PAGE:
Illinois Arrest Warrants – Illinois Felony Procedure

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Illinois Felony Procedure

Felony Defined: A serious crime that has a possible prison term of 1 year or more. Some felonies carry terms of up to 60 years. Murder is a felony, but has special rules of its own, including life in prison or execution.

The Arrest: When the police arrest someone and believe a felony should be charged, they call the State’s Attorney’s Felony Review Office. The State’s Attorney on duty gathers information and sometimes interviews the defendant. The State’s Attorney then decides if felony charges are proper. If so, the person is charged and held for a bond hearing.

The Bond Hearing: As soon as practical after a felony arrest, the accused is taken before a judge to set a bond. The bond court judge listens to the charges and the history of the defendant. The judge decides the terms of the defendant’s release, whether it is by personal recognizance (I-Bond) or by posting with the court an amount of money (D-Bond).

The Preliminary Hearing: After the arrest and bond hearing, the case is usually scheduled for a preliminary hearing. At this hearing a judge hears evidence to determine two matters. First, was a crime committed? Second, is there reason to believe a particular individual committed this crime? This is a very important part of the process. If the defendant wins the preliminary hearing, the judge says there is no probable cause to bring the charges, and usually the case is over. Often, even if the defendant loses the hearing, having an experienced lawyer for this hearing can be very important for later, since a record is kept of the testimony at the hearing, and this can be used later in defending the case.

The Indictment: The state can charge a person with a felony by presenting evidence to a Grand Jury. After the Grand Jury hears evidence and agrees there was a crime, an indictment is issued. In this situation there will not be a preliminary hearing. If the defendant is not in custody, a warrant will be issued for his arrest.

Assignment to Trial Court: When someone is arrested and charged with a felony, if there has been a finding of probable cause at a preliminary hearing or an indictment, the case is then assigned to the Chief Judge’s courtroom. The Chief Judge assigns the case to a trial court.

Arraignment: After assignment to a trial court, the defendant is formally told of the charges against him. It is at this point that a formal plea of not guilty is given to the court.

Discovery: This is the process by which the state must provide to the accused the evidence that it has against him. Gathering this evidence is extremely important to the defense.

Motions: A Motion is a request by an attorney asking the judge to order that something be done. Some motions, if successful, such as Motion to Quash Arrest, Motion to Suppress Evidence, and Motion to Suppress Statement, can result in the case being dismissed. Experienced lawyers keep an eye on the case and the evidence to determine if there are important motions to be made that affect their client’s freedom.

Plea Agreement: This is when the State’s Attorney, defense attorney, and defendant agree what penalty will be imposed if the defendant pleads guilty to the crime. Often the trial judge also participates in the agreement. Many cases are finished in this fashion, and an experienced lawyer knows what the usual penalties are for specific situations. In that way he can arrange for the best possible outcome for his client.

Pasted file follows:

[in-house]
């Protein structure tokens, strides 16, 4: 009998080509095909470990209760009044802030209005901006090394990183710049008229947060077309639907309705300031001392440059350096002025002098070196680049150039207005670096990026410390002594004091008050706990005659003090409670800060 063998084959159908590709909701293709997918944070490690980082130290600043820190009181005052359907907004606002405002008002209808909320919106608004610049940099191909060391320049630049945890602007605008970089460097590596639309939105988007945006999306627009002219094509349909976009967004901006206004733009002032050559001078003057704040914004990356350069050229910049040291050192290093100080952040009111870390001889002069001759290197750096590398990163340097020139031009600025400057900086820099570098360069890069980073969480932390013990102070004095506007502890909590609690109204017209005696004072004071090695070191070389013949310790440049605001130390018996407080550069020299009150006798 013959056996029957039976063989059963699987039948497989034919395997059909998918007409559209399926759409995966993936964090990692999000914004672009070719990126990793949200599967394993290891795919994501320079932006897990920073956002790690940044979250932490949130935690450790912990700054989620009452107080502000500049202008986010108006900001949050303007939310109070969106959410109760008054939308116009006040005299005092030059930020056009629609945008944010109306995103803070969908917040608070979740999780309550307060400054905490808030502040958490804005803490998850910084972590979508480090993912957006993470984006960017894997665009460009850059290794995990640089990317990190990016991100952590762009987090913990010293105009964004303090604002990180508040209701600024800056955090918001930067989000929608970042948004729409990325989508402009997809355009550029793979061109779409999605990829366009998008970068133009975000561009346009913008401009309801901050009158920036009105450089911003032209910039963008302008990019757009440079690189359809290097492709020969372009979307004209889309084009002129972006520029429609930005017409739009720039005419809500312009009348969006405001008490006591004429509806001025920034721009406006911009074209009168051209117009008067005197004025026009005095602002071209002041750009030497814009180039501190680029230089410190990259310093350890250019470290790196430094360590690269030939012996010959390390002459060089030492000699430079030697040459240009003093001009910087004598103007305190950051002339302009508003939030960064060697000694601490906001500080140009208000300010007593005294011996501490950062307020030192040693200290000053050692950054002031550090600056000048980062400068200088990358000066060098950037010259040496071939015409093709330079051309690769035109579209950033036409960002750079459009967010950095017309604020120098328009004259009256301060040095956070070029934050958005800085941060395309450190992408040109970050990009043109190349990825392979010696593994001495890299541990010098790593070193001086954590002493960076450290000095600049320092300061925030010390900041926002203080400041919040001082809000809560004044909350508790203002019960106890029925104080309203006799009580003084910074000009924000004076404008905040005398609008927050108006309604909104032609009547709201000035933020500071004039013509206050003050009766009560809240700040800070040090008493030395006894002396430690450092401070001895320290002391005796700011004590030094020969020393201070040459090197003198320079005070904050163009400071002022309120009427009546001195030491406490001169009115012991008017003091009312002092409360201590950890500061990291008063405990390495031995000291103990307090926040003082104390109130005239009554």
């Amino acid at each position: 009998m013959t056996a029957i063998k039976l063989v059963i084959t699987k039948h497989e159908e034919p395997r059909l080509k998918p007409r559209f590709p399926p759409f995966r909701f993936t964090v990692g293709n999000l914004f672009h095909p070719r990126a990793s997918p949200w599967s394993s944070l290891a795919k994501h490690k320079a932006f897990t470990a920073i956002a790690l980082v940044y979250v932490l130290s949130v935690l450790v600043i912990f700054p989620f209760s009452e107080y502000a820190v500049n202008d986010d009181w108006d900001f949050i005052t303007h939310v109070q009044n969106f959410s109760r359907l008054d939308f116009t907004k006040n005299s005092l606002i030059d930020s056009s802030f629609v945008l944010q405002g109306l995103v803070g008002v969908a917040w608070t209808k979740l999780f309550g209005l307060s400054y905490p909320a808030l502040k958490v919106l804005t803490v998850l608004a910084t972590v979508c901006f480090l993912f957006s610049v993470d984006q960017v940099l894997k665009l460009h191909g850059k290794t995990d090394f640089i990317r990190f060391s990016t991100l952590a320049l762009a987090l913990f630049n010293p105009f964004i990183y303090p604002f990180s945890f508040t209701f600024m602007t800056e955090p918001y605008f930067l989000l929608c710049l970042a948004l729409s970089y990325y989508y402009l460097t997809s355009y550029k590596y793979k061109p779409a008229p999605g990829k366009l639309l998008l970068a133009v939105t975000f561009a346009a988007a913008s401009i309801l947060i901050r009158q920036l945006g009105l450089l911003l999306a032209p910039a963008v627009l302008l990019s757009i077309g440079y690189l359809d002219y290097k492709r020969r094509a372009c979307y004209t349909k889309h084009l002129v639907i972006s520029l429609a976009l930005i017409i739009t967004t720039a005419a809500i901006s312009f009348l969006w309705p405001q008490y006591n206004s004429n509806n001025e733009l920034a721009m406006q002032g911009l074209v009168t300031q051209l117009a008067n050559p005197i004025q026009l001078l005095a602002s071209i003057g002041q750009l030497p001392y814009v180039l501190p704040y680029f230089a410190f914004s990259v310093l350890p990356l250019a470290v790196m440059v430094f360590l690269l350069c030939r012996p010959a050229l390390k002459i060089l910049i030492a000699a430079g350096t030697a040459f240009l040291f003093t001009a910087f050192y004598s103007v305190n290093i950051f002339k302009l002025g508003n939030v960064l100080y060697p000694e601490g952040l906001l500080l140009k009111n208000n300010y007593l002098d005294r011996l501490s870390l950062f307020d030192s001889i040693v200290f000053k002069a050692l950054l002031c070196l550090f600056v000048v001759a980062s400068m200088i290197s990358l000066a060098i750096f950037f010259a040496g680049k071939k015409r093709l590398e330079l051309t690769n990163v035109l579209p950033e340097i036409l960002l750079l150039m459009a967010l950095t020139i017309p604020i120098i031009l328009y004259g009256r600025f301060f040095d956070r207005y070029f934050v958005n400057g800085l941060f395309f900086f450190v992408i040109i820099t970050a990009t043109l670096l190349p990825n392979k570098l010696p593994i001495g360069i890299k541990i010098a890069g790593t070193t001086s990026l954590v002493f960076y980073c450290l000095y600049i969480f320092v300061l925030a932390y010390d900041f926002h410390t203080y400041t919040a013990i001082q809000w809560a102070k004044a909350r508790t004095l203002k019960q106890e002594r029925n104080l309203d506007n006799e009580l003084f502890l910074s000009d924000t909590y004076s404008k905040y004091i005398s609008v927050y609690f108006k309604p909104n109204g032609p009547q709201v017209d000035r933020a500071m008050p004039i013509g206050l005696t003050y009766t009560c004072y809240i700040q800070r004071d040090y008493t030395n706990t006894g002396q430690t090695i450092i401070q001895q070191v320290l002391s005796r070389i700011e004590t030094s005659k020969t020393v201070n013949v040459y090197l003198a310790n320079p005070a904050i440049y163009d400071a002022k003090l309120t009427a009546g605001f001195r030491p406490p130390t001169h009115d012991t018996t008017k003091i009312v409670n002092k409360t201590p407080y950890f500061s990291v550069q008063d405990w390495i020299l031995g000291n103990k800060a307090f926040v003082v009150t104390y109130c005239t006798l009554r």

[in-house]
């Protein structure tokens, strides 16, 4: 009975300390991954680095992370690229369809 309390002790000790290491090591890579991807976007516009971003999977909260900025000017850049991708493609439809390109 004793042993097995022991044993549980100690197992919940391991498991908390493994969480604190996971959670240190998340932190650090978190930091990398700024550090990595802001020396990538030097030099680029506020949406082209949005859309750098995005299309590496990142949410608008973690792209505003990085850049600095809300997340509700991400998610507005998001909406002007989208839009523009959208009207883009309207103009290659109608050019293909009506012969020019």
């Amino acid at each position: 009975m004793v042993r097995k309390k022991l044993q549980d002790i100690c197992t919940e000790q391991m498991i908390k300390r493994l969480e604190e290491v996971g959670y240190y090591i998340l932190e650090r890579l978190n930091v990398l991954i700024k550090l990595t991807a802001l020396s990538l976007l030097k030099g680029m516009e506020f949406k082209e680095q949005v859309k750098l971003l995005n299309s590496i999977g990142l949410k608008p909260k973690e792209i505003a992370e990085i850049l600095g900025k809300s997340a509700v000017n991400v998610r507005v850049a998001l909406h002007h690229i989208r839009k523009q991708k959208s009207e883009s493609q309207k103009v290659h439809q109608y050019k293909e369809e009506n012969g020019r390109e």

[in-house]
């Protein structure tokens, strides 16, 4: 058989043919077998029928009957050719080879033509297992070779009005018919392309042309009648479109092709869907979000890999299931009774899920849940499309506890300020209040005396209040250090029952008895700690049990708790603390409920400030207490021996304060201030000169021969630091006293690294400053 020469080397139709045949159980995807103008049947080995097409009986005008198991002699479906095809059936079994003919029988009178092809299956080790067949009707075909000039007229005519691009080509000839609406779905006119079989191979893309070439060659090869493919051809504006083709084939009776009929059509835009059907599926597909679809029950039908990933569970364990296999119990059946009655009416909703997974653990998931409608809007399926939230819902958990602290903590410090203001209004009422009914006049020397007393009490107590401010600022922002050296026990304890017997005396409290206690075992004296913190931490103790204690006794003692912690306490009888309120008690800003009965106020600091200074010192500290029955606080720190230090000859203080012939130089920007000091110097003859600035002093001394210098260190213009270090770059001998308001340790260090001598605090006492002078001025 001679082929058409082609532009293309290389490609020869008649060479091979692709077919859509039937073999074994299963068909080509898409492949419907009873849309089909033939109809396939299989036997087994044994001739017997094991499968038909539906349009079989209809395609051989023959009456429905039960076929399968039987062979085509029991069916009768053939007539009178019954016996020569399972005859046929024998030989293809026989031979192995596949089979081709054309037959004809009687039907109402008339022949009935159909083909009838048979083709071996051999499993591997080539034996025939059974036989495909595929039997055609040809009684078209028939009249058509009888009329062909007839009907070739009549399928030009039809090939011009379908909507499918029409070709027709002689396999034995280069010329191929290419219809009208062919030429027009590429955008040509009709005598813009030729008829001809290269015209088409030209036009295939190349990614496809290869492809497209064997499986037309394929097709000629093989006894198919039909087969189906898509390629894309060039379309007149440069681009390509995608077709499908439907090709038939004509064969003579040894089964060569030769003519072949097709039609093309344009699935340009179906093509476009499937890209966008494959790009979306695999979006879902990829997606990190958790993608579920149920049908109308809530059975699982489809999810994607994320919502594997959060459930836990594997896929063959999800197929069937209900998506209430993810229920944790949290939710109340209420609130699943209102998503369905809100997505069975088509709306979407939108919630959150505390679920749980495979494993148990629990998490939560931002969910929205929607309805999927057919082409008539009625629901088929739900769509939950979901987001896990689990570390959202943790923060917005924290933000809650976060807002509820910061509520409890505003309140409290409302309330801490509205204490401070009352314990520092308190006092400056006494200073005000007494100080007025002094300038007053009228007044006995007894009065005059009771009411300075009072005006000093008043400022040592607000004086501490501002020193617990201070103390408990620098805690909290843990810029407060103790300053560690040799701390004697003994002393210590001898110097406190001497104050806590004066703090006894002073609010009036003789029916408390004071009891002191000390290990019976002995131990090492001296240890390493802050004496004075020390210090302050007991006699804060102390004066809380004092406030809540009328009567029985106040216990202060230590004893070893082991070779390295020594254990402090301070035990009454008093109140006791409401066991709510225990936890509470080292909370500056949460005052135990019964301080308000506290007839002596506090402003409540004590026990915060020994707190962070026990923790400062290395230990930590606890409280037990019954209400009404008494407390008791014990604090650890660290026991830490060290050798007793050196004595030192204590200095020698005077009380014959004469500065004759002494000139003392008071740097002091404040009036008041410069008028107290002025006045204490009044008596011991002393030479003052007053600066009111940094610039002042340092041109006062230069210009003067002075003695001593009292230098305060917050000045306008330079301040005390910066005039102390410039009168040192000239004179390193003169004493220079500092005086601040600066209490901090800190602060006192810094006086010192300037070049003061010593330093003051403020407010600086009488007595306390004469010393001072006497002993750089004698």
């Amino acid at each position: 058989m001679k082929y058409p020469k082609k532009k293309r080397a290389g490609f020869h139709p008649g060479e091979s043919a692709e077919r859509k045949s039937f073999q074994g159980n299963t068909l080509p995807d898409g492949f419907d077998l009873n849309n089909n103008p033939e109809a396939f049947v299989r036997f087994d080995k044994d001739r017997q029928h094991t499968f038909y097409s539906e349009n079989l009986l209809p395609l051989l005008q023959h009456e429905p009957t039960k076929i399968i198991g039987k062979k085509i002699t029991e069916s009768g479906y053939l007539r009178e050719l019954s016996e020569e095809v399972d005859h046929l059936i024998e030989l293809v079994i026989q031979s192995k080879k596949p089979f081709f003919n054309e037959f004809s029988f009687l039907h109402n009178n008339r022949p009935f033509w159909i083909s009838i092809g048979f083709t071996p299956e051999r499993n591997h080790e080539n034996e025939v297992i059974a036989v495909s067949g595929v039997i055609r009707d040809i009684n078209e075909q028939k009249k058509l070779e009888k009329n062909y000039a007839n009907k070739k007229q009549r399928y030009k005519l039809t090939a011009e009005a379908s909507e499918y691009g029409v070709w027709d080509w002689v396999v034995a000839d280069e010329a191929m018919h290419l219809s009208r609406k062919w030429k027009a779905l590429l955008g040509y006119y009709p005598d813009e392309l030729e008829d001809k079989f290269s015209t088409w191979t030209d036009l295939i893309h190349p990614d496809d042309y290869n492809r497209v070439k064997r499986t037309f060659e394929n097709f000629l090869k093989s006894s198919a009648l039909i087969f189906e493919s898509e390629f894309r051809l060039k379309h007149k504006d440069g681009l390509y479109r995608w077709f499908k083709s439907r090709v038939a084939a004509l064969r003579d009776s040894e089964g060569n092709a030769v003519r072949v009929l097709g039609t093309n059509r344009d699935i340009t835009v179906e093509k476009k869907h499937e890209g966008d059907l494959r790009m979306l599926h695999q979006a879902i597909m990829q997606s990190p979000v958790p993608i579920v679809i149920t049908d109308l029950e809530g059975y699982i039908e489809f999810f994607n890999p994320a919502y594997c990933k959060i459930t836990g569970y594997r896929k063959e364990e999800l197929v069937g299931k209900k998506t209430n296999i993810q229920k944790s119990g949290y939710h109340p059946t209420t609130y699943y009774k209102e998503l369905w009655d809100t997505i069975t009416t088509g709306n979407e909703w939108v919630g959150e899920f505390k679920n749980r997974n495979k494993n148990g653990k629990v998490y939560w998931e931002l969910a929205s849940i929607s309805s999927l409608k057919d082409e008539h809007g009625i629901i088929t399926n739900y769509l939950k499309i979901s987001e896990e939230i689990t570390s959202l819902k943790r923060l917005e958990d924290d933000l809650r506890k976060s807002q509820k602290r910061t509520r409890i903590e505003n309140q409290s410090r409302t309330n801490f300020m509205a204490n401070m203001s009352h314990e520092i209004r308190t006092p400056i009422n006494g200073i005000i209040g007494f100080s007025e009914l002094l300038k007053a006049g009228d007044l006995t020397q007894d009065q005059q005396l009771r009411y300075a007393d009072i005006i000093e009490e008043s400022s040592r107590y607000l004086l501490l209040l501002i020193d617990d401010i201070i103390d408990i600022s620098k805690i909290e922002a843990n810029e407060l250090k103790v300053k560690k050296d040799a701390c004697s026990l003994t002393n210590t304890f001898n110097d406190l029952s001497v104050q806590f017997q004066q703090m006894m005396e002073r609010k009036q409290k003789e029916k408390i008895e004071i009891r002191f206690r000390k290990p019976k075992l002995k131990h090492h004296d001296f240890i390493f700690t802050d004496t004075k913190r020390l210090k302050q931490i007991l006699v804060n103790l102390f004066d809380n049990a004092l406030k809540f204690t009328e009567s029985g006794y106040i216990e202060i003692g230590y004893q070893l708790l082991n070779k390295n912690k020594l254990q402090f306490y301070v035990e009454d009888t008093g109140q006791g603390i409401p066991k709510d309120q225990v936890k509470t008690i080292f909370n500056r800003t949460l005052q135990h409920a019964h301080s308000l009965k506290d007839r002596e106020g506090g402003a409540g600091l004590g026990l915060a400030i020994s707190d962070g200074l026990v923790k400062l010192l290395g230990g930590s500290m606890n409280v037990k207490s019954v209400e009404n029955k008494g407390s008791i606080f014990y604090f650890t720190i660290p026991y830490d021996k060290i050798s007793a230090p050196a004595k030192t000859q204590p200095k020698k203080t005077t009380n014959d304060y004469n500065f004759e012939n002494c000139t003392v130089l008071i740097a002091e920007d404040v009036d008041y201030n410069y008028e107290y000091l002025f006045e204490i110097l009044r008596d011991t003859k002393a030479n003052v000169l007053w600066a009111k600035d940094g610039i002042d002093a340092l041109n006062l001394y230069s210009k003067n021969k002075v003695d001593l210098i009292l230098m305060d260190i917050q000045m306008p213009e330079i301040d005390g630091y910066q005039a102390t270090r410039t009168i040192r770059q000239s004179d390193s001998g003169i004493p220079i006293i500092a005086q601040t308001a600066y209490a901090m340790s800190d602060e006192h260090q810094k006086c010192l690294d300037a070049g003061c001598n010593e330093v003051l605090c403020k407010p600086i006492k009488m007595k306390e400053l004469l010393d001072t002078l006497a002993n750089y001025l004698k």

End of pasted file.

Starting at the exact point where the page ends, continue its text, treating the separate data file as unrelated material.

Trial: In the event that there is no agreement in return for a plea (or the case is not dismissed by way of a motion), then a trial is held, and the defendant maintains his plea of not guilty. At trial the state presents evidence to either a judge (bench trial) or a jury. The state must prove the defendant’s guilt beyond a reasonable doubt. If this does not happen, the defendant is found not guilty and the case is over. If it does happen, then the defendant will have a penalty imposed by the judge who presided at the trial.

IN JAIL FOR BEING IN DEBT – You committed no crime, but an officer is knocking on your door. More Minnesotans are surprised to find themselves being locked up over debts. It’s not a crime to owe money, and debtors’ prisons were abolished in the United States in the 19th century. But people are routinely being thrown in jail for failing to pay debts. In Minnesota, which has some of the most creditor-friendly laws in the country, the use of arrest warrants against debtors has jumped 60 percent over the past four years, with 845 cases in 2009, a Star Tribune analysis of state court data has found. Not every warrant results in an arrest, but in Minnesota many debtors spend up to 48 hours in cells with criminals. Consumer attorneys say such arrests are increasing in many states, including Arkansas, Arizona and Washington, driven by a bad economy, high consumer debt and a growing industry that buys bad debts and employs every means available to collect. Whether a debtor is locked up depends largely on where the person lives, because enforcement is inconsistent from state to state, and even county to county. In Illinois and southwest Indiana, some judges jail debtors for missing court- ordered debt payments. In extreme cases, people stay in jail until they raise a minimum payment. In January, a judge sentenced a Kenney, Ill., man “to indefinite incarceration” until he came up with 0 toward a lumber yard debt. “The law enforcement system has unwittingly become a tool of the
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